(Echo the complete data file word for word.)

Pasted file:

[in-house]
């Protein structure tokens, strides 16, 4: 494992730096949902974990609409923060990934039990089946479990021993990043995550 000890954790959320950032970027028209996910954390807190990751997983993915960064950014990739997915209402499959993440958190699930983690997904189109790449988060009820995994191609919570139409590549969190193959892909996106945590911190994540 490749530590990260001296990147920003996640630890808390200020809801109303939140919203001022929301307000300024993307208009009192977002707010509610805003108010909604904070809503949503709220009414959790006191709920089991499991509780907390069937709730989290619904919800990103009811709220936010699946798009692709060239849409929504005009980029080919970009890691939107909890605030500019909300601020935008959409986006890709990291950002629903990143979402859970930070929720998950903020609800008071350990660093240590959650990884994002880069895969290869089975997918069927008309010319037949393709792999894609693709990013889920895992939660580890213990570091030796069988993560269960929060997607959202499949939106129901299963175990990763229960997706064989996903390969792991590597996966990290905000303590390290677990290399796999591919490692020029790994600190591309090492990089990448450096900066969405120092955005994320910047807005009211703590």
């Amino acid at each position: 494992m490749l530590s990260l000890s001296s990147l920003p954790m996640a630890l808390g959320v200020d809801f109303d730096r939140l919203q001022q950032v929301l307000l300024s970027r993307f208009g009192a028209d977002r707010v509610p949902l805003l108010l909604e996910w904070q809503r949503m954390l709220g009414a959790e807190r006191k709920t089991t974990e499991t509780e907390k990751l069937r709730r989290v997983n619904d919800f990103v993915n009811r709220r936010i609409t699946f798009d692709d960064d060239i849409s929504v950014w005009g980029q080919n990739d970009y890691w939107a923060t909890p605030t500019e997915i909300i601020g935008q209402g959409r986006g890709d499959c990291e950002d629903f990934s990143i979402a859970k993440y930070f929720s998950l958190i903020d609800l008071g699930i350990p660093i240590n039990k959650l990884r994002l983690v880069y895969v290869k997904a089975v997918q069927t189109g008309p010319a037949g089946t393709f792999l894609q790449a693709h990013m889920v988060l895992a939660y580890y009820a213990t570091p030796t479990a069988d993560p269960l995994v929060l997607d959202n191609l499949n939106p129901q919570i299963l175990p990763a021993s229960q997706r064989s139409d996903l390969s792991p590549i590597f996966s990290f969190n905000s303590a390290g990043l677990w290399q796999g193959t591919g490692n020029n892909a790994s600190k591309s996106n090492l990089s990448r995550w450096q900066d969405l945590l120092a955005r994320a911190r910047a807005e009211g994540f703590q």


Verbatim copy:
[in-house]
């Protein structure tokens, strides 16, 4: 494992730096949902974990609409923060990934039990089946479990021993990043995550 000890954790959320950032970027028209996910954390807190990751997983993915960064950014990739997915209402499959993440958190699930983690997904189109790449988060009820995994191609919570139409590549969190193959892909996106945590911190994540 490749530590990260001296990147920003996640630890808390200020809801109303939140919203001022929301307000300024993307208009009192977002707010509610805003108010909604904070809503949503709220009414959790006191709920089991499991509780907390069937709730989290619904919800990103009811709220936010699946798009692709060239849409929504005009980029080919970009890691939107909890605030500019909300601020935008959409986006890709990291950002629903990143979402859970930070929720998950903020609800008071350990660093240590959650990884994002880069895969290869089975997918069927008309010319037949393709792999894609693709990013889920895992939660580890213990570091030796069988993560269960929060997607959202499949939106129901299963175990990763229960997706064989996903390969792991590597996966990290905000303590390290677990290399796999591919490692020029790994600190591309090492990089990448450096900066969405120092955005994320910047807005009211703590």
């Amino acid at each position: 494992m490749l530590s990260l000890s001296s990147l920003p954790m996640a630890l808390g959320v200020d809801f109303d730096r939140l919203q001022q950032v929301l307000l300024s970027r993307f208009g009192a028209d977002r707010v509610p949902l805003l108010l909604e996910w904070q809503r949503m954390l709220g009414a959790e807190r006191k709920t089991t974990e499991t509780e907390k990751l069937r709730r989290v997983n619904d919800f990103v993915n009811r709220r936010i609409t699946f798009d692709d960064d060239i849409s929504v950014w005009g980029q080919n990739d970009y890691w939107a923060t909890p605030t500019e997915i909300i601020g935008q209402g959409r986006g890709d499959c990291e950002d629903f990934s990143i979402a859970k993440y930070f929720s998950l958190i903020d609800l008071g699930i350990p660093i240590n039990k959650l990884r994002l983690v880069y895969v290869k997904a089975v997918q069927t189109g008309p010319a037949g089946t393709f792999l894609q790449a693709h990013m889920v988060l895992a939660y580890y009820a213990t570091p030796t479990a069988d993560p269960l995994v929060l997607d959202n191609l499949n939106p129901q919570i299963l175990p990763a021993s229960q997706r064989s139409d996903l390969s792991p590549i590597f996966s990290f969190n905000s303590a390290g990043l677990w290399q796999g193959t591919g490692n020029n892909a790994s600190k591309s996106n090492l990089s990448r995550w450096q900066d969405l945590l120092a955005r994320a911190r910047a807005e009211g994540f703590q």